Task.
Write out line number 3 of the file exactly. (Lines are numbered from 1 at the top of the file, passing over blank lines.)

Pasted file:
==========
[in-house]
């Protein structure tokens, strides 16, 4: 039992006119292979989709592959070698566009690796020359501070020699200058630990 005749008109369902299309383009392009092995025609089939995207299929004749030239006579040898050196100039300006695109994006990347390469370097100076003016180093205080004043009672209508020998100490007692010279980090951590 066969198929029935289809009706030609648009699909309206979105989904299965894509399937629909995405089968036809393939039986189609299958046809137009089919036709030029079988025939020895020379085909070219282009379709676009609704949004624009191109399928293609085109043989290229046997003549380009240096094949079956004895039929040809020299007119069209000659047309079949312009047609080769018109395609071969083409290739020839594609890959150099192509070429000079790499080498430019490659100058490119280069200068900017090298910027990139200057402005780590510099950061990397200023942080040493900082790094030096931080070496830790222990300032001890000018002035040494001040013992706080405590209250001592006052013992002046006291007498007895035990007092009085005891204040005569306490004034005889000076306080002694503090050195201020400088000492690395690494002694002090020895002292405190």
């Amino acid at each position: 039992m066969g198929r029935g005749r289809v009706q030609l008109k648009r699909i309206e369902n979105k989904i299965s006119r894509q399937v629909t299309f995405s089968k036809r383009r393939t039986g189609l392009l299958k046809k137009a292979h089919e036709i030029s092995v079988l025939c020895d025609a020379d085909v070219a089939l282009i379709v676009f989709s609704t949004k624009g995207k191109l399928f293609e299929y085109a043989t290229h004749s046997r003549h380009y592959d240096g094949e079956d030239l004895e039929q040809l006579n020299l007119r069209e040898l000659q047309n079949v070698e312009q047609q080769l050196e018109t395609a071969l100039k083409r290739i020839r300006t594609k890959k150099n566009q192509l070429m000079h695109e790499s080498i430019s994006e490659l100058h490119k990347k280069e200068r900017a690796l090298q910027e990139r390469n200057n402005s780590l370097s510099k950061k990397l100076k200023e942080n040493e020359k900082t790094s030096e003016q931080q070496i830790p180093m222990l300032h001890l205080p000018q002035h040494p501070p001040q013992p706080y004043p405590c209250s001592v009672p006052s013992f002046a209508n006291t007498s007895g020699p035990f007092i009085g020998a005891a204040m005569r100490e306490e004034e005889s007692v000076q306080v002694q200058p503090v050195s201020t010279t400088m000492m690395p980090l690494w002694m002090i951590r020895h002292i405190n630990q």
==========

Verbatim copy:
């Amino acid at each position: 039992m066969g198929r029935g005749r289809v009706q030609l008109k648009r699909i309206e369902n979105k989904i299965s006119r894509q399937v629909t299309f995405s089968k036809r383009r393939t039986g189609l392009l299958k046809k137009a292979h089919e036709i030029s092995v079988l025939c020895d025609a020379d085909v070219a089939l282009i379709v676009f989709s609704t949004k624009g995207k191109l399928f293609e299929y085109a043989t290229h004749s046997r003549h380009y592959d240096g094949e079956d030239l004895e039929q040809l006579n020299l007119r069209e040898l000659q047309n079949v070698e312009q047609q080769l050196e018109t395609a071969l100039k083409r290739i020839r300006t594609k890959k150099n566009q192509l070429m000079h695109e790499s080498i430019s994006e490659l100058h490119k990347k280069e200068r900017a690796l090298q910027e990139r390469n200057n402005s780590l370097s510099k950061k990397l100076k200023e942080n040493e020359k900082t790094s030096e003016q931080q070496i830790p180093m222990l300032h001890l205080p000018q002035h040494p501070p001040q013992p706080y004043p405590c209250s001592v009672p006052s013992f002046a209508n006291t007498s007895g020699p035990f007092i009085g020998a005891a204040m005569r100490e306490e004034e005889s007692v000076q306080v002694q200058p503090v050195s201020t010279t400088m000492m690395p980090l690494w002694m002090i951590r020895h002292i405190n630990q």